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For some staying at the homeless shelter in Galax, this will be the best Christmas they've had in a long time.
Deborah Payne, director of the Hostel of the Good Shepherd, is making an effort to see that these residents have a blessed Christmas — and she is asking the community to help out.
Nestled into a residential area in Galax, the hostel on West Center Street is starting to feel more like home for the residents, said Payne. Along with hope, that's the feeling she wants to give them this Christmas — a sense of belonging.
Ten people, including three children, will be staying at the homeless shelter this holiday season. But even though many of the residents have just met for the first time in the past few days, they have become like family.
The hostel is filled with words of encouragement as residents share their stories — and the responsibility of chores. Residents have also decorated the shelter's new Christmas tree, hung their own stockings and wrapped the front porch columns with lights, garland and bows.
The children built a snowman during the first snowfall.
“The kids are excited,” said Payne, as she thinks of new Christmas activities for the residents. “They're looking forward to Christmas, and their friends can come join them.”
Payne has compiled a wish list of items residents would like this Christmas and has planned a Santa visit for the children ages 7, 10 and 12. She has also scheduled to take them to a play at Coulson Church, where her husband is pastor.
Payne has sent letters to churches, businesses and organizations asking for their help this Christmas, and she requests help from the community to provide activities for residents.
“Some that have just moved out of the hostel are coming back to celebrate Christmas here because some of them don't have family,” said Payne.
Just being able to find Hostel of the Good Shepherd has been a blessing for resident Terry Hash.
Even though Hash has lived in Galax for 20 years, he didn't know it existed until an acquaintance told him two weeks ago. Hash, who has been homeless since October when he lost his job at a garage, had been living for two weeks in the cold, out in the woods of Galax in a makeshift tent, built with two tarps and sticks.
“Being at the hostel, I believe this is going to be the best Christmas I've had in a couple of years,” said Hash. Being surrounded by friends at the hostel helps takes away the pain of not being able to see his children, who live with their mom.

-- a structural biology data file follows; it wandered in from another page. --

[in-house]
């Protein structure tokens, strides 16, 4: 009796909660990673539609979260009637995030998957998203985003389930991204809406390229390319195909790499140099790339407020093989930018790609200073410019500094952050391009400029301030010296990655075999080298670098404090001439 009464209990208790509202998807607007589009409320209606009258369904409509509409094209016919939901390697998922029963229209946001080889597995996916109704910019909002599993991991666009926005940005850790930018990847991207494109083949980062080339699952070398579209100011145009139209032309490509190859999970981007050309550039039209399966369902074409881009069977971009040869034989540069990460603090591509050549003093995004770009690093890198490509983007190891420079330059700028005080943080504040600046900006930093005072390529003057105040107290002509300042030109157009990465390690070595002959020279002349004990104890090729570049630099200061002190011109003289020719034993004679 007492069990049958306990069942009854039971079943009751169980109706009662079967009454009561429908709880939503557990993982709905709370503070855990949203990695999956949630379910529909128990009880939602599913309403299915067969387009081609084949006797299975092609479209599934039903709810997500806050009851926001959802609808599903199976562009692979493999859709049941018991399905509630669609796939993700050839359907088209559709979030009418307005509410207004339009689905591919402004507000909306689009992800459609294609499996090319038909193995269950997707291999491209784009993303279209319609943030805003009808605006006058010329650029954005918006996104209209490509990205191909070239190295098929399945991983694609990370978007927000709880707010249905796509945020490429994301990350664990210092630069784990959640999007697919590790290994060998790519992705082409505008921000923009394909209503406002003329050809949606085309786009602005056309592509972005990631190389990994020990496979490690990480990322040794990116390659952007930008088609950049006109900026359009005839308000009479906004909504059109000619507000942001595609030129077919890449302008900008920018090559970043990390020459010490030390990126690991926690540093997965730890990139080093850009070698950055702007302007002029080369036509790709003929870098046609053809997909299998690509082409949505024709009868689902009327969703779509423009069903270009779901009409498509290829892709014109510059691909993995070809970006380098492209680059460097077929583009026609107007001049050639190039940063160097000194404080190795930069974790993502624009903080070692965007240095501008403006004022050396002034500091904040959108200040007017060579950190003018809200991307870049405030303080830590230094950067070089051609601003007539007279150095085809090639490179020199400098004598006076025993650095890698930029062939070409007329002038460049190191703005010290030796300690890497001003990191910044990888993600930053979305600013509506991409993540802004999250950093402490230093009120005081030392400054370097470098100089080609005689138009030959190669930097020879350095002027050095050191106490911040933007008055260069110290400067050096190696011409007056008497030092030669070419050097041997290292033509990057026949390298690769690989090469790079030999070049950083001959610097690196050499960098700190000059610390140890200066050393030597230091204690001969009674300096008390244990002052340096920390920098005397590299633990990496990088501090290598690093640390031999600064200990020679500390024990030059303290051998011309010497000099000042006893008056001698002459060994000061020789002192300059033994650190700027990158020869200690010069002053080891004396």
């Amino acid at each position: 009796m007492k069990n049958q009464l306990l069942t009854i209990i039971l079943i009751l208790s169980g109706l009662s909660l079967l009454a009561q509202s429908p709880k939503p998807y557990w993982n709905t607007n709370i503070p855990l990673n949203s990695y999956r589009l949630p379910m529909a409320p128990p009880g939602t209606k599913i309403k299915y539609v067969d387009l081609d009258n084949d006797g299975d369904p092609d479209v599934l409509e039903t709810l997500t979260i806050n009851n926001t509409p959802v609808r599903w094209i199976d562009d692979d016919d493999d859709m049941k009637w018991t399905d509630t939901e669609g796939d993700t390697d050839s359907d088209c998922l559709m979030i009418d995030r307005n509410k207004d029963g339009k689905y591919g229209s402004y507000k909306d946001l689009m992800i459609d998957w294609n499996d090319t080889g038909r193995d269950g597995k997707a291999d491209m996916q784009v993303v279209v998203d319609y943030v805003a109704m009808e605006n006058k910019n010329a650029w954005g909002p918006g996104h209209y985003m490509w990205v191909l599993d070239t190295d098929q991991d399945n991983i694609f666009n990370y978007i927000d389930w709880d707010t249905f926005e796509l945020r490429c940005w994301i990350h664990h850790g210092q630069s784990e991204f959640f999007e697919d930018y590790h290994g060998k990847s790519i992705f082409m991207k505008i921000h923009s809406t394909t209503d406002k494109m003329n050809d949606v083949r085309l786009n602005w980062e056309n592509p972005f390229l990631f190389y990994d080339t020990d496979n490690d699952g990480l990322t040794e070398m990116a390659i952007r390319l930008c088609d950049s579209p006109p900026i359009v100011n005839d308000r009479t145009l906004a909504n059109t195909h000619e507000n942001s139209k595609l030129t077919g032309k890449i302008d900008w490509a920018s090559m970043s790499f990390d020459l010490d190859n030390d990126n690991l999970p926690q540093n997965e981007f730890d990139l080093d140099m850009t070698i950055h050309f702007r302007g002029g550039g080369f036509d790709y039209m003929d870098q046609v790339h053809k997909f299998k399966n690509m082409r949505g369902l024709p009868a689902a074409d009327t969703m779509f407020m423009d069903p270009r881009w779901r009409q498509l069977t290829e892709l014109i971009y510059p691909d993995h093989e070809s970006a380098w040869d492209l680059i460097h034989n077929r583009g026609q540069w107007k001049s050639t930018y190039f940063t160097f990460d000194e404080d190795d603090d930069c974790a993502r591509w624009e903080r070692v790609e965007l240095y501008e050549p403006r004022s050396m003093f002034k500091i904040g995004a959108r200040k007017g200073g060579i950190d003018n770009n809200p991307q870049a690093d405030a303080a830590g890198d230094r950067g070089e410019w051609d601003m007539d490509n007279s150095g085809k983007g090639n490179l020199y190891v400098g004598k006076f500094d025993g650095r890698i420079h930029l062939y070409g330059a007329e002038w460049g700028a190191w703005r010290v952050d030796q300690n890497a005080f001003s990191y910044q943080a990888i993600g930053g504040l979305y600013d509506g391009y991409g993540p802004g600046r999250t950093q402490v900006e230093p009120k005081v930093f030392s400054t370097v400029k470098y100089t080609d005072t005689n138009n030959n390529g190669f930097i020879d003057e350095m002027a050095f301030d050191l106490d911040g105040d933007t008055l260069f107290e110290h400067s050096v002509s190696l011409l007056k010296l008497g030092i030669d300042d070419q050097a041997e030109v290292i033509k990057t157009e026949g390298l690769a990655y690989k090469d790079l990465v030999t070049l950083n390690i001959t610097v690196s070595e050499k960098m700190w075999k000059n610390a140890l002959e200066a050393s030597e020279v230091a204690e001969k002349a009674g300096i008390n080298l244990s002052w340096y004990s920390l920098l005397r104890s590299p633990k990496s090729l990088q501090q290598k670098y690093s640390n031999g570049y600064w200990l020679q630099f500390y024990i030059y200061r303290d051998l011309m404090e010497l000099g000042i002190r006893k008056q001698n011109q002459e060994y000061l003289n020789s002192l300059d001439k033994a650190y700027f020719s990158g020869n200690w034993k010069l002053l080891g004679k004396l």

Cathy Brown came to the hostel after moving from one abusive situation to the next.
“I'm excited about spending Christmas here. I feel like I'm part of a family,” said Brown, as she decorates the Christmas tree. “From my own experience, this is way better than being on the streets.”
Donations this year seems to be bigger than last, said Payne. “It is neat how people are responding, and the residents are very appreciative. Even when people are struggling, they're willing to share. It's building hope.”
Payne said a church in Mount Airy, N.C., plans to donate one item from everyone's wish list; Laurel Elementary, Laurel Fork Clinic and a local Cub Scout troop have held supply drives; and other local churches have pitched in.
One woman donated furniture and money, telling Payne to use the funds for a steak dinner at Applebee's.
“Some of the residents have never even been to Applebee's, so that's what we're going to do,” said Payne.
Residents will have Christmas dinner at Applebee's and unwrap presents on Christmas.
Looking beyond Christmas, Hash is hopeful. He is working on getting his GED.
The Hostel of the Good Shepherd assists residents in becoming independent, helps them find jobs and a permanent residence, gain financial assistance and further their education if needed. It helps residents get back on their feet.
“Our mission is that we help residents help themselves,” said Payne. “We won't give it to them, but we'll show them how to get it.”
So many success stories have came out of staying at the hostel, said Payne. Since January, the hostel has helped provide shelter and other services for many men, women and children.
Jo, a young woman who came off the streets of New York, is working on getting her GED. She just started a new job and is now living with a friend in an apartment in the area.
Brian and Renee, a couple who moved here from Maryland, have completed parenting classes, are preparing for a new baby to arrive in the upcoming months and are now settled in a new apartment nearby.
Matt, who came to the hostel after the mobile home lot he lived in shut down, has had his truck repaired and has relocated to another mobile home park in Galax.
The hostel has had as many as 15 residents — the maximum allowed — stay at one time in recent weeks.
“We have had veterans, families, single men and single women,” said Payne. “Some have lived on the street, some have left abusive situations, some have lost their homes due to eviction, some have lost their jobs and other have had medical conditions that left them without a place to live.”
Residents are allowed to stay up to six months, but the average stay is 30 to 90 days.
“The need is not just at Christmas. It's year-round,” said Payne.